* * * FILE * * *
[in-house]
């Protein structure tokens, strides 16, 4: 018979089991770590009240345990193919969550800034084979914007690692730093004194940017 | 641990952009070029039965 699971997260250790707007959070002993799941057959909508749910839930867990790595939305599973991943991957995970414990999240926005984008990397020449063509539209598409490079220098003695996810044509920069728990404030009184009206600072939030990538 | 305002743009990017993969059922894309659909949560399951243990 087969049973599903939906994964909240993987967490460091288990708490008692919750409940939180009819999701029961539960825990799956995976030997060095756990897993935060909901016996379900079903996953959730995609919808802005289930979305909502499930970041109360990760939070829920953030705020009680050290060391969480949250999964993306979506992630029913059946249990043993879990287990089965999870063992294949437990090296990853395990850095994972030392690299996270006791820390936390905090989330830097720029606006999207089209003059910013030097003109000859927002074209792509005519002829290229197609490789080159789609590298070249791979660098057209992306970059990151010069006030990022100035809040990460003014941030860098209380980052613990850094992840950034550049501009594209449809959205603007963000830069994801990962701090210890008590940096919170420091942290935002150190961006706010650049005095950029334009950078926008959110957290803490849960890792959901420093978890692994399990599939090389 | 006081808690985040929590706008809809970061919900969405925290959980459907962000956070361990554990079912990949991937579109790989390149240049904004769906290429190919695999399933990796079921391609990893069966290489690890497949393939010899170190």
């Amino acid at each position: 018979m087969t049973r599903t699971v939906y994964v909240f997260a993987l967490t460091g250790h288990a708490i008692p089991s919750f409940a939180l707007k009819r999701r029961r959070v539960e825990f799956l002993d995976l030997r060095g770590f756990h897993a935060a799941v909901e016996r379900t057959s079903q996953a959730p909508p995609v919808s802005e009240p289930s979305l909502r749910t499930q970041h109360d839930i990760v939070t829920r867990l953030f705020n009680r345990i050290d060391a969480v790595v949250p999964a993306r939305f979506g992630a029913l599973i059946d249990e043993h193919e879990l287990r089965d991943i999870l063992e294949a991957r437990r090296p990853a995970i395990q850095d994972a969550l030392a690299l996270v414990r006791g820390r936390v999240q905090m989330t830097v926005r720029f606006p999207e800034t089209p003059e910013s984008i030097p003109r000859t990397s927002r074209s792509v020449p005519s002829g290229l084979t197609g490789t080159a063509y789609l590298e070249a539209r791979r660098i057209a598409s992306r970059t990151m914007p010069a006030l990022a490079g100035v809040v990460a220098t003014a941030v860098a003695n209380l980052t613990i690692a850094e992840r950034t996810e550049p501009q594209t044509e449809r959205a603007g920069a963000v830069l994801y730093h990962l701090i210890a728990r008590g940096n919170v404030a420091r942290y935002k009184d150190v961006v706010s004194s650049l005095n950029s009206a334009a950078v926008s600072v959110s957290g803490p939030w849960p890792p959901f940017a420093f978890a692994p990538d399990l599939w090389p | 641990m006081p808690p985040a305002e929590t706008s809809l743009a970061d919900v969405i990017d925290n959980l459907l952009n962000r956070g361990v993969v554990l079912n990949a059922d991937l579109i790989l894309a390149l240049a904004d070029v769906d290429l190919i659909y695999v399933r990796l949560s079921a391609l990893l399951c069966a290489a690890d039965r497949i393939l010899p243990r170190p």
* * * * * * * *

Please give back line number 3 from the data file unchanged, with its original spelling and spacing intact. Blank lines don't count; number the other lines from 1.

């Amino acid at each position: 018979m087969t049973r599903t699971v939906y994964v909240f997260a993987l967490t460091g250790h288990a708490i008692p089991s919750f409940a939180l707007k009819r999701r029961r959070v539960e825990f799956l002993d995976l030997r060095g770590f756990h897993a935060a799941v909901e016996r379900t057959s079903q996953a959730p909508p995609v919808s802005e009240p289930s979305l909502r749910t499930q970041h109360d839930i990760v939070t829920r867990l953030f705020n009680r345990i050290d060391a969480v790595v949250p999964a993306r939305f979506g992630a029913l599973i059946d249990e043993h193919e879990l287990r089965d991943i999870l063992e294949a991957r437990r090296p990853a995970i395990q850095d994972a969550l030392a690299l996270v414990r006791g820390r936390v999240q905090m989330t830097v926005r720029f606006p999207e800034t089209p003059e910013s984008i030097p003109r000859t990397s927002r074209s792509v020449p005519s002829g290229l084979t197609g490789t080159a063509y789609l590298e070249a539209r791979r660098i057209a598409s992306r970059t990151m914007p010069a006030l990022a490079g100035v809040v990460a220098t003014a941030v860098a003695n209380l980052t613990i690692a850094e992840r950034t996810e550049p501009q594209t044509e449809r959205a603007g920069a963000v830069l994801y730093h990962l701090i210890a728990r008590g940096n919170v404030a420091r942290y935002k009184d150190v961006v706010s004194s650049l005095n950029s009206a334009a950078v926008s600072v959110s957290g803490p939030w849960p890792p959901f940017a420093f978890a692994p990538d399990l599939w090389p | 641990m006081p808690p985040a305002e929590t706008s809809l743009a970061d919900v969405i990017d925290n959980l459907l952009n962000r956070g361990v993969v554990l079912n990949a059922d991937l579109i790989l894309a390149l240049a904004d070029v769906d290429l190919i659909y695999v399933r990796l949560s079921a391609l990893l399951c069966a290489a690890d039965r497949i393939l010899p243990r170190p």